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An opportunity for conservative senators

By W. James Antle III
web posted July 18, 2005

George W. Bush is no green-eyeshade Republican. He has presided over the biggest inflation-adjusted federal spending binge since Lyndon Johnson. A Cato Institute policy analysis published in May concluded that even excluding defense and homeland security expenditures, Bush is the biggest-spending president of the last 30 years.

So what does the Republican-controlled Senate do? Outspend him.

USA Today reported that Senate Republicans were recoiling from the administration’s proposed budget cuts. GOP appropriators, led by such old-timers as Sen. Thad Cochran of Mississippi, are busting through discretionary spending caps by $12 billion and planned cuts are being transformed into spending increases.

Your party of limited government and fiscal responsibility at work.

To some, this is the price of Republicans wielding power. When Congress passed the Medicare prescription-drug benefit, the biggest new federal entitlement in 30 years, New York Times columnist David Brooks wrote, “This week the G.O.P. behaved as a majority party in full.”

The majority in the upper chamber has been especially quick to leave grassroots conservatives behind. As a whole, Senate Republicans are to the left of their House colleagues on spending, taxes and social issues.

This creates an opportunity for the Republican politician who dares to stand with his party’s conservative activists, phone-bank workers and envelope-stuffers. Nearly every senator is a potential presidential candidate and the contest for the 2008 Republican nomination is wide open. With Rudy Giuliani and John McCain considered front-runners, the GOP field has a void on the right.

Conservatives can benefit if senators compete to be their ’08 candidate.

It wouldn’t be unprecedented. Over a decade ago, when Bill and Hillary Clinton unveiled their national health-insurance plan, many GOP congressional leaders were initially inclined to negotiate. Then-Senate Minority Leader Bob Dole signed onto a scaled-back alternative crafted by liberal Republican Sen. John Chaffee.

Then-Sen. Phil Gramm, seeking to establish himself as the conservatives’ candidate in the next presidential election, came out swinging. He organized a traveling panel of senators and congressmen to tour the country and rally opposition to the Clintons’ proposal. He rejected compromise and the very idea of government-provided national health insurance. Dole, himself a presidential aspirant, was forced to protect his right flank by moving in Gramm’s direction.

As 1994 wore on, conservatives were able to decimate public support for Hillarycare. The bill died a slow, painful death. And it all happened when Republicans were still in the minority in both houses of Congress.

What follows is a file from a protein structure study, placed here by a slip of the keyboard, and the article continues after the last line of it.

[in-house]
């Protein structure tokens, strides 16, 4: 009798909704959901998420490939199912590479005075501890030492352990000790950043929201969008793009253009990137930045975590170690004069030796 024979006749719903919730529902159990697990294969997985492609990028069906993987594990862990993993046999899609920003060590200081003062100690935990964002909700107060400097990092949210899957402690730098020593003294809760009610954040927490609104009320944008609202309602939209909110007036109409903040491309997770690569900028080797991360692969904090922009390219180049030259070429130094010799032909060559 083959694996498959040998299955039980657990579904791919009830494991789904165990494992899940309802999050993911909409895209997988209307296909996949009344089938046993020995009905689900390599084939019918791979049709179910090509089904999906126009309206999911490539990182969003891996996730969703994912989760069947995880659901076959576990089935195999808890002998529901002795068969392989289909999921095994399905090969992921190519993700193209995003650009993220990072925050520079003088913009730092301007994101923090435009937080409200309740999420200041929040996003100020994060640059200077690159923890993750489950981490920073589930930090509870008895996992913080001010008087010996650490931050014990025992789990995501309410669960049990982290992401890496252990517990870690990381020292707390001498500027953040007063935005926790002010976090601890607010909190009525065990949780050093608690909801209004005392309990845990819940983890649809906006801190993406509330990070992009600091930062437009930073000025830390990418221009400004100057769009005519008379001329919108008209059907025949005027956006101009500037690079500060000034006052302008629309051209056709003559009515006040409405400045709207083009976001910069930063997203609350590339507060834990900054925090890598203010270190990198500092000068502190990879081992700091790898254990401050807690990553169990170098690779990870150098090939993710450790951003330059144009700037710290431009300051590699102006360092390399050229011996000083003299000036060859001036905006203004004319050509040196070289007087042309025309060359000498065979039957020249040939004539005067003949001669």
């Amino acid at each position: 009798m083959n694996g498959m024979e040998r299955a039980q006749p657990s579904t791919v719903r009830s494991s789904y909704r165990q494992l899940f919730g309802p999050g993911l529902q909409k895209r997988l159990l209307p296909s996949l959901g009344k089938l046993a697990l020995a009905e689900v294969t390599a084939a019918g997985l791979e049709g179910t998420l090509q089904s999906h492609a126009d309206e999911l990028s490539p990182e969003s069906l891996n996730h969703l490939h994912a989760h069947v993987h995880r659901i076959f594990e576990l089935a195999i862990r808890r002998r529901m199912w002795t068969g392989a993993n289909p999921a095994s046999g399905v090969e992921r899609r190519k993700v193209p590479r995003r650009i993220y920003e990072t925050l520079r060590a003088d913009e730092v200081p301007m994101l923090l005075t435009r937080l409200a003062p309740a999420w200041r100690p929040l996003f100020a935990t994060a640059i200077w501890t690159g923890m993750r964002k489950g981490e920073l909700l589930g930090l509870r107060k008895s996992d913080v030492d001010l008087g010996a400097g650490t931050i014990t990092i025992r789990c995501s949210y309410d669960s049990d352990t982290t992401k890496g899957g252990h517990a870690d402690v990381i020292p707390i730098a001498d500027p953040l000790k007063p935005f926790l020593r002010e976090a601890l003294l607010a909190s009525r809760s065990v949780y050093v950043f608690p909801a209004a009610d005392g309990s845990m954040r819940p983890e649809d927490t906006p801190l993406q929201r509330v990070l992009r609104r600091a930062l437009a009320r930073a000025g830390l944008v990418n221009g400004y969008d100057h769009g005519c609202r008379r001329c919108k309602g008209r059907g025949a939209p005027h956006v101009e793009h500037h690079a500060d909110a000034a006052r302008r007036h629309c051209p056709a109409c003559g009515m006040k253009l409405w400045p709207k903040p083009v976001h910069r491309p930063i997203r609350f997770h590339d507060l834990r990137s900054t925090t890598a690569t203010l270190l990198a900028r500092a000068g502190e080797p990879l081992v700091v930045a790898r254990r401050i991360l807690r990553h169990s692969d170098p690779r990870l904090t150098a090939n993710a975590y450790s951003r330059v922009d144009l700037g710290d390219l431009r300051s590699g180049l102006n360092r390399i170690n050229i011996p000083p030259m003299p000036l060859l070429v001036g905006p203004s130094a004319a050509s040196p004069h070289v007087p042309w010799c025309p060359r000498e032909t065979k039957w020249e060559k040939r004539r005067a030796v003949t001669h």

The ensuing Dole-Gramm competition to establish right-wing bona fides also defeated a controversial surgeon-general nominee opposed by pro-life activists, pushed welfare-reform bills to the right and somewhat increased the pace of conservative legislation in a Senate notorious for its inaction on the House’s Contract with America items.

Conservative senators, empowered by such procedural tools as the filibuster and the hold, could make a similar effort to ingratiate themselves with their party’s base. They could exert pressure from the right on judges, spending and cultural issues. And in the process they could make themselves more serious presidential contenders.

There are, of course, some reasons Senate conservative activism might not be as viable today as in 1993-96. For one, right-wing firebrands would be revolting against their own president and party leadership instead of Bill Clinton. Second, Gramm was able to credibly threaten Dole’s conservative credentials because he was widely considered a top-tier candidate in a way that the senators best-positioned to follow in his footsteps – Sam Brownback, Rick Santorum – are not.

Finally, even party activists don’t always follow Capitol Hill minutiae closely enough that such maneuvers will necessarily pay the requisite political dividends. Gramm was trounced in the early 1996 primaries. Voters seeking a conservative alternative to Bob Dole looked elsewhere.

Yet this race will be different, without a Reagan, Bush or Dole. Instead there are many relatively unknown contenders, some of them ideologues looking for a bully pulpit while others have key GOP voting blocs to reassure. To advance their own interests, these prospective candidates would do well to advance conservative causes.

Rank-and-file conservative voters are looking for leadership. Republican senators who desire to be president – and wish to overcome the electorate’s preference for governors over legislators – have an opportunity.

Who among them will rise up and seize it?

W. James Antle III is an assistant editor of The American Conservative and a senior editor for Enter Stage Right. The views expressed above represent his alone.

 

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